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Recipe: Stew Beef with Rice

Like most decisions in my life, I like to fly by the seat of my pants. Sometimes (okay, many times) it comes back to bite me in said seat. But when it comes to cooking, it has always served me well. I love making things up as I go, adding a pinch of this or a dollop of that. Rarely do I follow an exact recipe, except when I'm baking. I also love cooking family recipes, like Grandma Virginia's potato salad, Grandma Ruth's Christmas dinner, or Grace's fried chicken.

This dish I got from my mother-in-law (I'm not married anymore, but I still consider her my MIL). She is an amazing cook, although she's in her 90s now and doesn't cook any more. Sunday lunches after church were an event! She made enough food to feed the entire congregation, even though it started out as just six of us. Barbecue, baked beans, and chicken salad were ALWAYS homemade the night before. Stew beef and rice was always one of my favorites, and I've been making it ever since. Simple, but sooooo good.

You can buy beef already cut up for stew, but I like to buy a chuck roast and cut it into cubes myself. I hate to admit it, given my current health drama, but the extra fat that is on a chuck roast adds so much flavor.

Once the roast is cubed, I salt and pepper it and put it in a pot and cover it with water. I don't measure it, I add enough for the amount of gravy that I want to end up with. I have about four of these pots,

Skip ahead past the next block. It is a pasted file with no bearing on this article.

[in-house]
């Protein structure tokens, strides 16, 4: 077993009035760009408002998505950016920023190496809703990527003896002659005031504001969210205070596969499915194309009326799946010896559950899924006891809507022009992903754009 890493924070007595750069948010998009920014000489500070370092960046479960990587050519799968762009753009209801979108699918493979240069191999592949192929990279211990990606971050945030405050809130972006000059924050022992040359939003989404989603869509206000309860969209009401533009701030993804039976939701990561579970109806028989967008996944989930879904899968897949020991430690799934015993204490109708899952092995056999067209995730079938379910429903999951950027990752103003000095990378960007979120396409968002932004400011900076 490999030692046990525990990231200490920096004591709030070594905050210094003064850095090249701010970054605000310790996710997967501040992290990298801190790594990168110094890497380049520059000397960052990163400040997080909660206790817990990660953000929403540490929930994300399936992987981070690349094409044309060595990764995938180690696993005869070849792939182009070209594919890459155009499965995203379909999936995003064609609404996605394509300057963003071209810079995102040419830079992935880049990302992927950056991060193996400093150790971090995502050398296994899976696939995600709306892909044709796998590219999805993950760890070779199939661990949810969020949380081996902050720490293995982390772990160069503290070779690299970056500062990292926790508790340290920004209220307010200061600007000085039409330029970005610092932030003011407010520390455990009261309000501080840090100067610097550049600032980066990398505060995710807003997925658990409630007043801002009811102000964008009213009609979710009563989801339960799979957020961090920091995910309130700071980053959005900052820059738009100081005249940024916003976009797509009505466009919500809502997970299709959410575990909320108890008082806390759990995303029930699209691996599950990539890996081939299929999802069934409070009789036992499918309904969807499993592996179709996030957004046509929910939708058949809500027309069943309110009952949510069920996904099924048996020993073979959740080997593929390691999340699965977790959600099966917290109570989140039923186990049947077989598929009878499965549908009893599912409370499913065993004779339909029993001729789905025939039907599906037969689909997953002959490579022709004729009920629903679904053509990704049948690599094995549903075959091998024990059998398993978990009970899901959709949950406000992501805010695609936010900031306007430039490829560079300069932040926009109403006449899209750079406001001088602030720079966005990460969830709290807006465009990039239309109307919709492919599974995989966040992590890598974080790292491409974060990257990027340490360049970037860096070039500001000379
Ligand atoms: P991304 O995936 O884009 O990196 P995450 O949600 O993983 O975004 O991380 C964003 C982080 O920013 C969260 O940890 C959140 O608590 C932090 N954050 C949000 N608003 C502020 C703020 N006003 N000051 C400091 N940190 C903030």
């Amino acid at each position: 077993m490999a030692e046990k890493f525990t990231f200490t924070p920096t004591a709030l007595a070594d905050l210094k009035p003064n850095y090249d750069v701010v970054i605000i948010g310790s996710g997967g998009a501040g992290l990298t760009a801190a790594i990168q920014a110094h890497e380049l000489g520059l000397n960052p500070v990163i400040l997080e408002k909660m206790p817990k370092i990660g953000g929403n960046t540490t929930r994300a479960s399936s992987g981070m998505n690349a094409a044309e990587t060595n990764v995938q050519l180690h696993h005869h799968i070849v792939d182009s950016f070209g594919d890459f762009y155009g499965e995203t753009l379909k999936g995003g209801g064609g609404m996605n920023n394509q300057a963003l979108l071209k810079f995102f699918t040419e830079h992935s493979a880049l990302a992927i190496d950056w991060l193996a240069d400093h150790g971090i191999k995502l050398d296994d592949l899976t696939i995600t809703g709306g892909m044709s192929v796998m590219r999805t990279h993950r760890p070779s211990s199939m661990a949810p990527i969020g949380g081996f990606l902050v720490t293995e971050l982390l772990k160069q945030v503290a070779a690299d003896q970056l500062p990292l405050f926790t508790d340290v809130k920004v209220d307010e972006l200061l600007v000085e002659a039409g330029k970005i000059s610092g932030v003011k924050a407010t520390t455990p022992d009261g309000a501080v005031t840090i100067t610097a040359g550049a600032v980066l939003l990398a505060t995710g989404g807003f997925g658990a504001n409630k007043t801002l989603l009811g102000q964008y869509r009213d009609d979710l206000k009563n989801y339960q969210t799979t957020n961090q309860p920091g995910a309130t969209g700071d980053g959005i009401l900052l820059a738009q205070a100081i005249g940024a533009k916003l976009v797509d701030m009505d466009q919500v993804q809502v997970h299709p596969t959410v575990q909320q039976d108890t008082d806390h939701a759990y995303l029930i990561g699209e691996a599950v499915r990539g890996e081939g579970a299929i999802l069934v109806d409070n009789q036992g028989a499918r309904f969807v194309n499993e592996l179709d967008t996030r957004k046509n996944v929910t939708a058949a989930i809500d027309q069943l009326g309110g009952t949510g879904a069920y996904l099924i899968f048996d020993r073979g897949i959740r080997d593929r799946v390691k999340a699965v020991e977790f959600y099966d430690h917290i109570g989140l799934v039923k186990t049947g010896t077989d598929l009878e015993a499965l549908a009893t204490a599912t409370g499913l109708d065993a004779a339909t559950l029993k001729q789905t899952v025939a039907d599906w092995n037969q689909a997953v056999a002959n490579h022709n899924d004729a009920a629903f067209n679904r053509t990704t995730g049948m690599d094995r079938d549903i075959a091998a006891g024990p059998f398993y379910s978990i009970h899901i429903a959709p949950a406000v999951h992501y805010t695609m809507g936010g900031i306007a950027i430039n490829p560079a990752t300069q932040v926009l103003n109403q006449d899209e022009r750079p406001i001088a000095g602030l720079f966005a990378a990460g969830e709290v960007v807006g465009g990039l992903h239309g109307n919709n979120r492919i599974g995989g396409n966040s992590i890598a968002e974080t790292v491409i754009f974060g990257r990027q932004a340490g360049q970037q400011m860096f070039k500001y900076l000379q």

which were my grandmother's, and they are the absolute best. They don't make them like this anymore, and if they did, I sure wouldn't be able to afford them!

My mother in law got large containers of powdered gravy mix at Sam's Club, but I can't find them in the regular grocery stores, so I bought seven packets of McCormick's brown gravy mix. Yep. Seven. Unless you prefer watery gravy, you're going to need them. Don't make the same mistake I did, though, and not stir it well enough to break up all the gravy mix. That's what I get for trying to cook and watch Jaws at the same time.

I bring it almost to a boil, turn it down to medium low heat, then let it simmer til I'm 3/4 of the way through Jaws 2. Seriously, though, let it simmer for several hours at least, because the meat isn't cooked ahead of time, it cooks in the gravy. Stir occasionally so that the gravy doesn't clump.

Once the gravy is to the consistency you want, and the meat is cooked through and tender, spoon over rice and serve with whatever side you prefer. This time I went with a tomato, onion, and mozzarella salad with olive oil, balsamic vinegar, and fresh chopped basil.

I will be the first one to tell you that I don't like leftovers, but this is one meal that just gets better over the next couple of days. I would say it feeds about four. Enjoy!!

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